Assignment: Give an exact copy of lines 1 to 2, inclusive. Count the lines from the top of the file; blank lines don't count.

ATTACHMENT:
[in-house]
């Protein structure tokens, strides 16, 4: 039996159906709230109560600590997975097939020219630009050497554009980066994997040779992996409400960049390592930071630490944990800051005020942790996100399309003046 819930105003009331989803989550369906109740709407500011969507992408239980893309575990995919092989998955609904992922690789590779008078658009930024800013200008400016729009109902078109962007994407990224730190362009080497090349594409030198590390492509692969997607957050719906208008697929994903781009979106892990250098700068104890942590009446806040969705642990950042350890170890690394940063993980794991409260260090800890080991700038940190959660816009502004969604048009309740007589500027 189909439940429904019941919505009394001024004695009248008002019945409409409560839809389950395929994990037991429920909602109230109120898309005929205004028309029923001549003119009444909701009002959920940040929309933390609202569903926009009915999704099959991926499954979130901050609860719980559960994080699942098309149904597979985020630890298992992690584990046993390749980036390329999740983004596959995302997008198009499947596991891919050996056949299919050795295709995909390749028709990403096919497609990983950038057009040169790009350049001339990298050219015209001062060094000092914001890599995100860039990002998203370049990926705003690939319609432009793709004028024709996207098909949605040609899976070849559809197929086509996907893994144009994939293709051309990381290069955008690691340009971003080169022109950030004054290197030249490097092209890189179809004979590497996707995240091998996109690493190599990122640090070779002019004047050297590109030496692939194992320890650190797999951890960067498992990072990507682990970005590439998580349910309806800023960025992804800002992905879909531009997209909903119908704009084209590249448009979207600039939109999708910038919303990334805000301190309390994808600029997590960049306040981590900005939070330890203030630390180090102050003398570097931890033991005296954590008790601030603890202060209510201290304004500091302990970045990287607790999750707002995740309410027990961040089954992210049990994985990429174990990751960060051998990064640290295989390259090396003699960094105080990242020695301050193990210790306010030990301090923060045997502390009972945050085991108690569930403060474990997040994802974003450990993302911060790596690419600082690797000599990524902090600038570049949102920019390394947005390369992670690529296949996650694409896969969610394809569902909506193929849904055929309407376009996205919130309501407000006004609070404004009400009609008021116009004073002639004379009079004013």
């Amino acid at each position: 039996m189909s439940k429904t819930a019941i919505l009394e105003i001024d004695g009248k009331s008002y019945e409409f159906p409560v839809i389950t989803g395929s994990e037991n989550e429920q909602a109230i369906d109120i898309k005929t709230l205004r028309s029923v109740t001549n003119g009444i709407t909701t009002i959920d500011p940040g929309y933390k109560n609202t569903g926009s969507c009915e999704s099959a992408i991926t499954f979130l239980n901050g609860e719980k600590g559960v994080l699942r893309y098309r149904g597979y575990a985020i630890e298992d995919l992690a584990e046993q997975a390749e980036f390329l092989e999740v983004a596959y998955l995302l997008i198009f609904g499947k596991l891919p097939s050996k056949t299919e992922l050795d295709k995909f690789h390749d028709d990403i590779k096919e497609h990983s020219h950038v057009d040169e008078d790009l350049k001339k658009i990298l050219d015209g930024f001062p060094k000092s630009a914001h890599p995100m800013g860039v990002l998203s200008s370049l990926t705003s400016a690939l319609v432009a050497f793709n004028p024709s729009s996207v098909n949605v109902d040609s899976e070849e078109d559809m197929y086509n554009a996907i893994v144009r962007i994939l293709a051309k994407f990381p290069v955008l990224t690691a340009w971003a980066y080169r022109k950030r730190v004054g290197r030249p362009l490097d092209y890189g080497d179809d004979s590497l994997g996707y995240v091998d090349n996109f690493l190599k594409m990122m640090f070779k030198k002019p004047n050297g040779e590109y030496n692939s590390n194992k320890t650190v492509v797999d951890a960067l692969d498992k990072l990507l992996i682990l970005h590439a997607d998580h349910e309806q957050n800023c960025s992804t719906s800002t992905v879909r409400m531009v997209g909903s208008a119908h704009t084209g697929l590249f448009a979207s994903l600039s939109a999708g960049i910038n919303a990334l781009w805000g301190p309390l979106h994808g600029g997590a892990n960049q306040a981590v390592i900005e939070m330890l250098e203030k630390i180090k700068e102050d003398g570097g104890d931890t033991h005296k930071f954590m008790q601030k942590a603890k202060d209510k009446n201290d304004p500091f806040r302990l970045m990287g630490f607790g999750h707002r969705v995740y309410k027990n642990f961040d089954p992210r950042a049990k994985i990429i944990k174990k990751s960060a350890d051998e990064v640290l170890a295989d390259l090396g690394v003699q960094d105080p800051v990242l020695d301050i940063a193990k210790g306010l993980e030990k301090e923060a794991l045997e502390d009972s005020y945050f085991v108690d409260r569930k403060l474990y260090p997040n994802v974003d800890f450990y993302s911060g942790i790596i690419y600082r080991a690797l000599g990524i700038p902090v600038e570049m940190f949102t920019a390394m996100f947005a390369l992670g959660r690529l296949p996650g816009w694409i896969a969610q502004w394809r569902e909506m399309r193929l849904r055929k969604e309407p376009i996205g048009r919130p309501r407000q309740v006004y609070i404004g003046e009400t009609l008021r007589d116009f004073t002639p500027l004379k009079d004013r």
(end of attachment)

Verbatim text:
[in-house]
């Protein structure tokens, strides 16, 4: 039996159906709230109560600590997975097939020219630009050497554009980066994997040779992996409400960049390592930071630490944990800051005020942790996100399309003046 819930105003009331989803989550369906109740709407500011969507992408239980893309575990995919092989998955609904992922690789590779008078658009930024800013200008400016729009109902078109962007994407990224730190362009080497090349594409030198590390492509692969997607957050719906208008697929994903781009979106892990250098700068104890942590009446806040969705642990950042350890170890690394940063993980794991409260260090800890080991700038940190959660816009502004969604048009309740007589500027 189909439940429904019941919505009394001024004695009248008002019945409409409560839809389950395929994990037991429920909602109230109120898309005929205004028309029923001549003119009444909701009002959920940040929309933390609202569903926009009915999704099959991926499954979130901050609860719980559960994080699942098309149904597979985020630890298992992690584990046993390749980036390329999740983004596959995302997008198009499947596991891919050996056949299919050795295709995909390749028709990403096919497609990983950038057009040169790009350049001339990298050219015209001062060094000092914001890599995100860039990002998203370049990926705003690939319609432009793709004028024709996207098909949605040609899976070849559809197929086509996907893994144009994939293709051309990381290069955008690691340009971003080169022109950030004054290197030249490097092209890189179809004979590497996707995240091998996109690493190599990122640090070779002019004047050297590109030496692939194992320890650190797999951890960067498992990072990507682990970005590439998580349910309806800023960025992804800002992905879909531009997209909903119908704009084209590249448009979207600039939109999708910038919303990334805000301190309390994808600029997590960049306040981590900005939070330890203030630390180090102050003398570097931890033991005296954590008790601030603890202060209510201290304004500091302990970045990287607790999750707002995740309410027990961040089954992210049990994985990429174990990751960060051998990064640290295989390259090396003699960094105080990242020695301050193990210790306010030990301090923060045997502390009972945050085991108690569930403060474990997040994802974003450990993302911060790596690419600082690797000599990524902090600038570049949102920019390394947005390369992670690529296949996650694409896969969610394809569902909506193929849904055929309407376009996205919130309501407000006004609070404004009400009609008021116009004073002639004379009079004013």